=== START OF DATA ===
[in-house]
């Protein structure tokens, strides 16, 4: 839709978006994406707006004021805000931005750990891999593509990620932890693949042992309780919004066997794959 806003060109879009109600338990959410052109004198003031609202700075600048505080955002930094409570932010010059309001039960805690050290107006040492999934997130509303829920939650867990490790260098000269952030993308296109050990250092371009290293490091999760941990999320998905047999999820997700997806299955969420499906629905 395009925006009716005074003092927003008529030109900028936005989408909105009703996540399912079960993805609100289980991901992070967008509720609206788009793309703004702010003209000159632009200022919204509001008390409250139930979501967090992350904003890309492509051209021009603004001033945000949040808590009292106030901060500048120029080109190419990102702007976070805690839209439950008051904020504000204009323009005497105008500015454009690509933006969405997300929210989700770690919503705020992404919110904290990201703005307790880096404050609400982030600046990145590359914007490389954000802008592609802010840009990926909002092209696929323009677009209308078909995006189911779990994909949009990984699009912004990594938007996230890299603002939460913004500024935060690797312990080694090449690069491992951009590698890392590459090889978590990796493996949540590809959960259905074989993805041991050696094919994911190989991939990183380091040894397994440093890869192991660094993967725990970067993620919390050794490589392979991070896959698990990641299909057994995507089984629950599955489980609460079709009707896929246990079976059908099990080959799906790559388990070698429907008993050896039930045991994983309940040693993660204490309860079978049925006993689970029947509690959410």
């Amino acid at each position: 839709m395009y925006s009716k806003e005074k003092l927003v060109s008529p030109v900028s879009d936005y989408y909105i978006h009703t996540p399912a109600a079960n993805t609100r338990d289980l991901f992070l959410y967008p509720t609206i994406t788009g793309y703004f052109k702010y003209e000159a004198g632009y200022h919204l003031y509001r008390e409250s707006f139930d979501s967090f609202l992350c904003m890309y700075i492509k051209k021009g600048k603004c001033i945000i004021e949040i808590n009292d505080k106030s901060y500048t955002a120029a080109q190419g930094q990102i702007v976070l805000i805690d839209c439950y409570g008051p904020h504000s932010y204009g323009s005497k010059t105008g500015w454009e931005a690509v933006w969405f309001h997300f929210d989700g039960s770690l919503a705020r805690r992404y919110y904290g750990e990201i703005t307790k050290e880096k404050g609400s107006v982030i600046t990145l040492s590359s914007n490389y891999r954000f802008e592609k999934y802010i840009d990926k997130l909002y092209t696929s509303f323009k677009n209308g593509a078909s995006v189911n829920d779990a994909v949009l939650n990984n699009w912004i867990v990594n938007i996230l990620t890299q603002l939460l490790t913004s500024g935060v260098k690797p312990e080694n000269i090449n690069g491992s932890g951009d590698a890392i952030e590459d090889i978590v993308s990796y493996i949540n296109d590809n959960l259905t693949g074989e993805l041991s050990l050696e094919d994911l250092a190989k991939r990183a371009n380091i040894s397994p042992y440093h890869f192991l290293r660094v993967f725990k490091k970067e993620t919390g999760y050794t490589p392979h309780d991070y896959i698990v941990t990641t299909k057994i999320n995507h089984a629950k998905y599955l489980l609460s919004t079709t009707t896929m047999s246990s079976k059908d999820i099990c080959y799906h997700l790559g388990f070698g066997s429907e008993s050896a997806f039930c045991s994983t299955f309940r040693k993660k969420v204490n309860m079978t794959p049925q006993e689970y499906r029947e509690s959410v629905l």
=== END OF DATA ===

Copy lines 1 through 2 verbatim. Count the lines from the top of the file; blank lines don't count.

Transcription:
[in-house]
């Protein structure tokens, strides 16, 4: 839709978006994406707006004021805000931005750990891999593509990620932890693949042992309780919004066997794959 806003060109879009109600338990959410052109004198003031609202700075600048505080955002930094409570932010010059309001039960805690050290107006040492999934997130509303829920939650867990490790260098000269952030993308296109050990250092371009290293490091999760941990999320998905047999999820997700997806299955969420499906629905 395009925006009716005074003092927003008529030109900028936005989408909105009703996540399912079960993805609100289980991901992070967008509720609206788009793309703004702010003209000159632009200022919204509001008390409250139930979501967090992350904003890309492509051209021009603004001033945000949040808590009292106030901060500048120029080109190419990102702007976070805690839209439950008051904020504000204009323009005497105008500015454009690509933006969405997300929210989700770690919503705020992404919110904290990201703005307790880096404050609400982030600046990145590359914007490389954000802008592609802010840009990926909002092209696929323009677009209308078909995006189911779990994909949009990984699009912004990594938007996230890299603002939460913004500024935060690797312990080694090449690069491992951009590698890392590459090889978590990796493996949540590809959960259905074989993805041991050696094919994911190989991939990183380091040894397994440093890869192991660094993967725990970067993620919390050794490589392979991070896959698990990641299909057994995507089984629950599955489980609460079709009707896929246990079976059908099990080959799906790559388990070698429907008993050896039930045991994983309940040693993660204490309860079978049925006993689970029947509690959410």